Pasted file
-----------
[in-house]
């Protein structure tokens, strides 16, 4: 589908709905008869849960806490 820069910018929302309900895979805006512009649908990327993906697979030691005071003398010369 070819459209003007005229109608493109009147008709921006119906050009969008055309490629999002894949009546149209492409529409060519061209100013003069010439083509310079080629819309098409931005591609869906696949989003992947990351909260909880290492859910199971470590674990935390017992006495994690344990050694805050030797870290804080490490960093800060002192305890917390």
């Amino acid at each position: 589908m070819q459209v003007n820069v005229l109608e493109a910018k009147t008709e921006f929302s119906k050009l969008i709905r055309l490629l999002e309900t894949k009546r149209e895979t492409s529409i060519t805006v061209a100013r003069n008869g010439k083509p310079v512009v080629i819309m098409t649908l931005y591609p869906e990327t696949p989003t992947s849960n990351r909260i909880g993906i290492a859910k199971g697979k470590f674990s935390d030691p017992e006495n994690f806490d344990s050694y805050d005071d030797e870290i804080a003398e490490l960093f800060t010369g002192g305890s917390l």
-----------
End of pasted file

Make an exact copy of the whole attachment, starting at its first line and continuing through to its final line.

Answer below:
[in-house]
């Protein structure tokens, strides 16, 4: 589908709905008869849960806490 820069910018929302309900895979805006512009649908990327993906697979030691005071003398010369 070819459209003007005229109608493109009147008709921006119906050009969008055309490629999002894949009546149209492409529409060519061209100013003069010439083509310079080629819309098409931005591609869906696949989003992947990351909260909880290492859910199971470590674990935390017992006495994690344990050694805050030797870290804080490490960093800060002192305890917390």
């Amino acid at each position: 589908m070819q459209v003007n820069v005229l109608e493109a910018k009147t008709e921006f929302s119906k050009l969008i709905r055309l490629l999002e309900t894949k009546r149209e895979t492409s529409i060519t805006v061209a100013r003069n008869g010439k083509p310079v512009v080629i819309m098409t649908l931005y591609p869906e990327t696949p989003t992947s849960n990351r909260i909880g993906i290492a859910k199971g697979k470590f674990s935390d030691p017992e006495n994690f806490d344990s050694y805050d005071d030797e870290i804080a003398e490490l960093f800060t010369g002192g305890s917390l």